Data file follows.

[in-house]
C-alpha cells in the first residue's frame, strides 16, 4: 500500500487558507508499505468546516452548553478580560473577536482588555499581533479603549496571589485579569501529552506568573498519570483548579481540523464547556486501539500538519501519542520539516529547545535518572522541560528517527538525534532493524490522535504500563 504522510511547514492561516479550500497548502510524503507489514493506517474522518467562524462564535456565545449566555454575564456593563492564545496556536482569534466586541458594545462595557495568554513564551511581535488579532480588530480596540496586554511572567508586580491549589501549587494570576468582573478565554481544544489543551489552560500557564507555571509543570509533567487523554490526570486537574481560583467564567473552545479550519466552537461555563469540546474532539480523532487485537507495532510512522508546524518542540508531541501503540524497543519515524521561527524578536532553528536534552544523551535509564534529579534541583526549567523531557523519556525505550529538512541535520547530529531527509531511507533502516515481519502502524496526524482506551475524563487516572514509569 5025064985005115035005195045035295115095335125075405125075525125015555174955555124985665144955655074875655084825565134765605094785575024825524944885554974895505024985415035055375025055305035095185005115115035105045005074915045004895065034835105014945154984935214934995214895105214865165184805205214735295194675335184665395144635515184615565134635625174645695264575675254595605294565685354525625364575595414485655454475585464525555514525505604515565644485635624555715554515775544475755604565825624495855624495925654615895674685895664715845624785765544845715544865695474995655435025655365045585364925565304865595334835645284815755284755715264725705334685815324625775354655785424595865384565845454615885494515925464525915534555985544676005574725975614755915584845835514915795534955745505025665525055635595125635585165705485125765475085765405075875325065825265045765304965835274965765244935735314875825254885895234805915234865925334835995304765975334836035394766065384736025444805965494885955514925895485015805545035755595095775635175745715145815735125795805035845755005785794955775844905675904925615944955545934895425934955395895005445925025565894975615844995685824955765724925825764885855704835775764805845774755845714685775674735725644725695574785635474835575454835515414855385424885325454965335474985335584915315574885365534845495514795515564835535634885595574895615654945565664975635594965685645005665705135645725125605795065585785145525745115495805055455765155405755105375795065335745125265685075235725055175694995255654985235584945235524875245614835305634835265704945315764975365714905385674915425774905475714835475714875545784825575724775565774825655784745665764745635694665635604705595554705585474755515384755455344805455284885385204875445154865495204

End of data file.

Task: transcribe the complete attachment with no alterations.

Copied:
[in-house]
C-alpha cells in the first residue's frame, strides 16, 4: 500500500487558507508499505468546516452548553478580560473577536482588555499581533479603549496571589485579569501529552506568573498519570483548579481540523464547556486501539500538519501519542520539516529547545535518572522541560528517527538525534532493524490522535504500563 504522510511547514492561516479550500497548502510524503507489514493506517474522518467562524462564535456565545449566555454575564456593563492564545496556536482569534466586541458594545462595557495568554513564551511581535488579532480588530480596540496586554511572567508586580491549589501549587494570576468582573478565554481544544489543551489552560500557564507555571509543570509533567487523554490526570486537574481560583467564567473552545479550519466552537461555563469540546474532539480523532487485537507495532510512522508546524518542540508531541501503540524497543519515524521561527524578536532553528536534552544523551535509564534529579534541583526549567523531557523519556525505550529538512541535520547530529531527509531511507533502516515481519502502524496526524482506551475524563487516572514509569 5025064985005115035005195045035295115095335125075405125075525125015555174955555124985665144955655074875655084825565134765605094785575024825524944885554974895505024985415035055375025055305035095185005115115035105045005074915045004895065034835105014945154984935214934995214895105214865165184805205214735295194675335184665395144635515184615565134635625174645695264575675254595605294565685354525625364575595414485655454475585464525555514525505604515565644485635624555715554515775544475755604565825624495855624495925654615895674685895664715845624785765544845715544865695474995655435025655365045585364925565304865595334835645284815755284755715264725705334685815324625775354655785424595865384565845454615885494515925464525915534555985544676005574725975614755915584845835514915795534955745505025665525055635595125635585165705485125765475085765405075875325065825265045765304965835274965765244935735314875825254885895234805915234865925334835995304765975334836035394766065384736025444805965494885955514925895485015805545035755595095775635175745715145815735125795805035845755005785794955775844905675904925615944955545934895425934955395895005445925025565894975615844995685824955765724925825764885855704835775764805845774755845714685775674735725644725695574785635474835575454835515414855385424885325454965335474985335584915315574885365534845495514795515564835535634885595574895615654945565664975635594965685645005665705135645725125605795065585785145525745115495805055455765155405755105375795065335745125265685075235725055175694995255654985235584945235524875245614835305634835265704945315764975365714905385674915425774905475714835475714875545784825575724775565774825655784745665764745635694665635604705595554705585474755515384755455344805455284885385204875445154865495204